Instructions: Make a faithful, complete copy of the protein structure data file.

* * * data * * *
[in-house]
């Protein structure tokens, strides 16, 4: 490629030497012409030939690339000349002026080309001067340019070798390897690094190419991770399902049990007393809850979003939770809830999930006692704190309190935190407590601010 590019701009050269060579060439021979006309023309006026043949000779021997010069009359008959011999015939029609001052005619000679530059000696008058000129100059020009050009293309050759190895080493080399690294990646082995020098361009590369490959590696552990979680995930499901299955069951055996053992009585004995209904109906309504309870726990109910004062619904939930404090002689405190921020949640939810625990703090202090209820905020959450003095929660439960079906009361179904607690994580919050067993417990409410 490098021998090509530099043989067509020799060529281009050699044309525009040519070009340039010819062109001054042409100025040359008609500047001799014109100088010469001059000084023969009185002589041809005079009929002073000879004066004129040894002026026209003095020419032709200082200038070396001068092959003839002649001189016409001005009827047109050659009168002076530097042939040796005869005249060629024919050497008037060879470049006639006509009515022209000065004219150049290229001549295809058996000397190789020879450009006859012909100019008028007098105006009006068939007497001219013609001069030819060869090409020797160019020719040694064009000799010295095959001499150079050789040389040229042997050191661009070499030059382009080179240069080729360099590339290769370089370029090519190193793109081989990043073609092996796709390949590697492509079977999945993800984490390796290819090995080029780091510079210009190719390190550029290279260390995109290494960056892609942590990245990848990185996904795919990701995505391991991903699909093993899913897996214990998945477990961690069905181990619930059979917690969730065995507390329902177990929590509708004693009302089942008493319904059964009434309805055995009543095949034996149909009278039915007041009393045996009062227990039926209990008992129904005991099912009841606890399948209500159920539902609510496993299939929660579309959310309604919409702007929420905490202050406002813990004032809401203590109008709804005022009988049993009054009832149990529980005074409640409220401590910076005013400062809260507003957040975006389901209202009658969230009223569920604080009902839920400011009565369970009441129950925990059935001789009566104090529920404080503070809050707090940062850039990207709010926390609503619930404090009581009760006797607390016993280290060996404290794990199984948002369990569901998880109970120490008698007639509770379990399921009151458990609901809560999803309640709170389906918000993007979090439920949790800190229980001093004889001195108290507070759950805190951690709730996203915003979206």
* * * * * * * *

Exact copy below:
[in-house]
């Protein structure tokens, strides 16, 4: 490629030497012409030939690339000349002026080309001067340019070798390897690094190419991770399902049990007393809850979003939770809830999930006692704190309190935190407590601010 590019701009050269060579060439021979006309023309006026043949000779021997010069009359008959011999015939029609001052005619000679530059000696008058000129100059020009050009293309050759190895080493080399690294990646082995020098361009590369490959590696552990979680995930499901299955069951055996053992009585004995209904109906309504309870726990109910004062619904939930404090002689405190921020949640939810625990703090202090209820905020959450003095929660439960079906009361179904607690994580919050067993417990409410 490098021998090509530099043989067509020799060529281009050699044309525009040519070009340039010819062109001054042409100025040359008609500047001799014109100088010469001059000084023969009185002589041809005079009929002073000879004066004129040894002026026209003095020419032709200082200038070396001068092959003839002649001189016409001005009827047109050659009168002076530097042939040796005869005249060629024919050497008037060879470049006639006509009515022209000065004219150049290229001549295809058996000397190789020879450009006859012909100019008028007098105006009006068939007497001219013609001069030819060869090409020797160019020719040694064009000799010295095959001499150079050789040389040229042997050191661009070499030059382009080179240069080729360099590339290769370089370029090519190193793109081989990043073609092996796709390949590697492509079977999945993800984490390796290819090995080029780091510079210009190719390190550029290279260390995109290494960056892609942590990245990848990185996904795919990701995505391991991903699909093993899913897996214990998945477990961690069905181990619930059979917690969730065995507390329902177990929590509708004693009302089942008493319904059964009434309805055995009543095949034996149909009278039915007041009393045996009062227990039926209990008992129904005991099912009841606890399948209500159920539902609510496993299939929660579309959310309604919409702007929420905490202050406002813990004032809401203590109008709804005022009988049993009054009832149990529980005074409640409220401590910076005013400062809260507003957040975006389901209202009658969230009223569920604080009902839920400011009565369970009441129950925990059935001789009566104090529920404080503070809050707090940062850039990207709010926390609503619930404090009581009760006797607390016993280290060996404290794990199984948002369990569901998880109970120490008698007639509770379990399921009151458990609901809560999803309640709170389906918000993007979090439920949790800190229980001093004889001195108290507070759950805190951690709730996203915003979206």